You know how you have that friend who makes you feel like a total underachiever? They’re not only constantly doing a million cool things, but they’re excelling at them. They’re world-changers, go-getters, creative geniuses, and probably just plain old regular geniuses too. They’d be completely insufferable if they weren’t also damned hilarious and kind.
My friend Alice Irene is one such annoying genius. Just hearing about the things she has on the go at any given time makes me want to take a nap.
A couple of years ago after meeting Veronica Kettle of the African Women Education and Development Forum, Irene came up with an idea to address the challenges many women around the world face due to harmful taboos attached to menstruation in their communities.
For many women around the world, menstruation is considered an actual curse, to the point where, in some cultures, they may be banished to a tiny isolation shed, offering inadequate shelter from the elements for the duration of their periods so that they will not contaminate their own homes with their “impurity.”
Even when not taken to such extremes, the taboo, shame and mystery around menstruation, combined with the prohibitive cost of feminine hygiene products, often means that women are forced to use ineffective methods to manage their periods, which can in turn endanger their health.
It’s not difficult to see how women in developing countries being prevented from working for several days every month, all while feeling ashamed and confused about their own bodies could have a hugely negative impact not only on their physical and mental well-being, but on their economic security and that of their families as well.
So how do you go about empowering women living in a culture with such stigma?
Well, if you’re my amazing friend, you start a partnership with the African Women Education and Development Forum, send 350 reusable menstrual cups to women in rural Cameroon and invite them to take part in workshops where information about menstruation and female reproductive health is distributed and discussed by/with health professionals. For many of them, it was the first time they had access to this vital information about their own bodies.
The response from every woman who took part was so overwhelmingly positive. Reading their feedback and realizing what a huge impact something as simple as a small, sustainable tool and a little bit of knowledge would have on their lives got me more than a little choked up. I immediately volunteered to help with whatever needed doing for the next phase of the project.
The next phase, as it turns out, will be taking the project to 5000 more women in Cameroon, a number we will be able to reach in part because Mother Nature Partnership, it was announced this week, will be one of the (over-the-moon thrilled and grateful!) recipients of the Gates Foundation’s Grand Challenges Explorations grants!
We still have lots of work and fundraising ahead of us to make this happen, and I’ve taken on the task of trying to drum up some interest through social media, which is where you, my internet savvy friends come in.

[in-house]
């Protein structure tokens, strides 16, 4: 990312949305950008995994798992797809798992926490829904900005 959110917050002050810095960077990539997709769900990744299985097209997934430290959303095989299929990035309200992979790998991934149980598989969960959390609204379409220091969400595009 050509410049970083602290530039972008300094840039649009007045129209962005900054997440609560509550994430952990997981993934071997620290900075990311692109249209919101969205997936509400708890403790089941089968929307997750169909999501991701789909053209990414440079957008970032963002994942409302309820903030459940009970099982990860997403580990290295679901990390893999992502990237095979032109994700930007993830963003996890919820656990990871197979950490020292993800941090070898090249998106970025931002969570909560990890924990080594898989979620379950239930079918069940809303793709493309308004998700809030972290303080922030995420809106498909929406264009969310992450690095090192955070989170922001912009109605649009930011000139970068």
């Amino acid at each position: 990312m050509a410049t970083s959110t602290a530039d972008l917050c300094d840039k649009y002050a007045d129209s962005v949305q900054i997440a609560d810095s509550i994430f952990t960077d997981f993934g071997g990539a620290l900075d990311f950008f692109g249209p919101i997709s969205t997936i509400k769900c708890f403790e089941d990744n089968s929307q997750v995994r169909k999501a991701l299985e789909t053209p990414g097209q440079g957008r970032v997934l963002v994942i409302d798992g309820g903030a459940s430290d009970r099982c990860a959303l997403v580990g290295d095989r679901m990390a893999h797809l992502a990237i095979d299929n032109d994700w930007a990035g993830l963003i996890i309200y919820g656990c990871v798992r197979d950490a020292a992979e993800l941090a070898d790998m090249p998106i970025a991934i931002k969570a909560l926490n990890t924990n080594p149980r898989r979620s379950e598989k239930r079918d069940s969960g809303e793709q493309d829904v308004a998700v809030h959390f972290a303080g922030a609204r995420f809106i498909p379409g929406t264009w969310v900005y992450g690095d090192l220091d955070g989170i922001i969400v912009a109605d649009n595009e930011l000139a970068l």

Or, if any of you bloggers are interested in the project, and feel like writing about it or how to go about taking something like this from an idea in the shower to an actual living, breathing organization, please-oh-please feel free to drop me a line!
Fabulous Hanna, over at Excelsior Lady wrote a beautiful, thoughtful post last week about letting go of judgmental habits and looking inwards to our own attitudes and actions rather than trying to force that growth and change on others, (or at least that’s how I understood her post) because as she most emphatically states: “There is no point in trying to control anyone else.”
She goes on to say that this is why she doesn’t get involved in discussions or debates surrounding hot-button political issues such as gun control, abortion, gay marriage, immigration, or religion. As she explains it: “I have absolutely no right to tell anyone else what to do with their life, and the same goes for them…We cannot keep assuming what’s best for ourselves is also best for everyone else.”
It is a lovely and empathetic way to look at things and I admire her very much for recognizing and articulating that simply trying to impose our values onto others without listening to what they actually need as opposed to what we assume they need does not work.
It is for exactly this reason that I think it’s so important for people not to remain silent about these issues. Because the idea of just living and letting live is beautiful, and yes, sometimes it feels absolutely futile and/or presumptuous to try to change a mind, but at some point in reality, that will crash up against the rights and freedoms we believe in. The written-down, lawed-up rights and freedoms that are necessary for society to function.
There will come a point when something impacts us so directly, so obviously, that we won’t be able to ignore it or keep our opinions to ourselves and we’ll wish we’d lent our voices to the cause earlier.